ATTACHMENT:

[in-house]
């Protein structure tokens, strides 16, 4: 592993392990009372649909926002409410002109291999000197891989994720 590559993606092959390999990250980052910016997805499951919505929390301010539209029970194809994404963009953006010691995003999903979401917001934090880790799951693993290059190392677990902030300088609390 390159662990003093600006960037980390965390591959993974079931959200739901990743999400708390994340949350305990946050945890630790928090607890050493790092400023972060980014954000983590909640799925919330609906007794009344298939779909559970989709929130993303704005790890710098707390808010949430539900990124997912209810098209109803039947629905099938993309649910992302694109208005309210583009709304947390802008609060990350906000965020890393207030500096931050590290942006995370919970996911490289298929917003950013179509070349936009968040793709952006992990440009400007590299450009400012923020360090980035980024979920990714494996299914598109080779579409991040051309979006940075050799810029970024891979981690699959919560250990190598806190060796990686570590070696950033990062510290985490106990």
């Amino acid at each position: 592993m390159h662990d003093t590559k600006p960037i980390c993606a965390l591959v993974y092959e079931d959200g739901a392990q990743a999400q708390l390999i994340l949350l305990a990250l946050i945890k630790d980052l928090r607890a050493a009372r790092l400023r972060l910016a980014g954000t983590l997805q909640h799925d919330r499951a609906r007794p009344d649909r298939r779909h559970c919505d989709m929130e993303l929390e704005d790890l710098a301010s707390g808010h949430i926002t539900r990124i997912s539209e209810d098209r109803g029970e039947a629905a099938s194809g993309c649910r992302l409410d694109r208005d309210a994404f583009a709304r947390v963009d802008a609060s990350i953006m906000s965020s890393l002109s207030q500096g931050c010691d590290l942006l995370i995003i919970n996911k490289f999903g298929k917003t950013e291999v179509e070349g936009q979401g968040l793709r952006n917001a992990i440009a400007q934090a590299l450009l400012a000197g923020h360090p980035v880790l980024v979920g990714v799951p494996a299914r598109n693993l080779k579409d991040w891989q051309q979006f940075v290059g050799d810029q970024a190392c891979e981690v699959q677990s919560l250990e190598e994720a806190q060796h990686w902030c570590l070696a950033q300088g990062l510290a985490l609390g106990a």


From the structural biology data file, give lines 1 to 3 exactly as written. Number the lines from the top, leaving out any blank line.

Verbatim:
[in-house]
């Protein structure tokens, strides 16, 4: 592993392990009372649909926002409410002109291999000197891989994720 590559993606092959390999990250980052910016997805499951919505929390301010539209029970194809994404963009953006010691995003999903979401917001934090880790799951693993290059190392677990902030300088609390 390159662990003093600006960037980390965390591959993974079931959200739901990743999400708390994340949350305990946050945890630790928090607890050493790092400023972060980014954000983590909640799925919330609906007794009344298939779909559970989709929130993303704005790890710098707390808010949430539900990124997912209810098209109803039947629905099938993309649910992302694109208005309210583009709304947390802008609060990350906000965020890393207030500096931050590290942006995370919970996911490289298929917003950013179509070349936009968040793709952006992990440009400007590299450009400012923020360090980035980024979920990714494996299914598109080779579409991040051309979006940075050799810029970024891979981690699959919560250990190598806190060796990686570590070696950033990062510290985490106990």
């Amino acid at each position: 592993m390159h662990d003093t590559k600006p960037i980390c993606a965390l591959v993974y092959e079931d959200g739901a392990q990743a999400q708390l390999i994340l949350l305990a990250l946050i945890k630790d980052l928090r607890a050493a009372r790092l400023r972060l910016a980014g954000t983590l997805q909640h799925d919330r499951a609906r007794p009344d649909r298939r779909h559970c919505d989709m929130e993303l929390e704005d790890l710098a301010s707390g808010h949430i926002t539900r990124i997912s539209e209810d098209r109803g029970e039947a629905a099938s194809g993309c649910r992302l409410d694109r208005d309210a994404f583009a709304r947390v963009d802008a609060s990350i953006m906000s965020s890393l002109s207030q500096g931050c010691d590290l942006l995370i995003i919970n996911k490289f999903g298929k917003t950013e291999v179509e070349g936009q979401g968040l793709r952006n917001a992990i440009a400007q934090a590299l450009l400012a000197g923020h360090p980035v880790l980024v979920g990714v799951p494996a299914r598109n693993l080779k579409d991040w891989q051309q979006f940075v290059g050799d810029q970024a190392c891979e981690v699959q677990s919560l250990e190598e994720a806190q060796h990686w902030c570590l070696a950033q300088g990062l510290a985490l609390g106990a």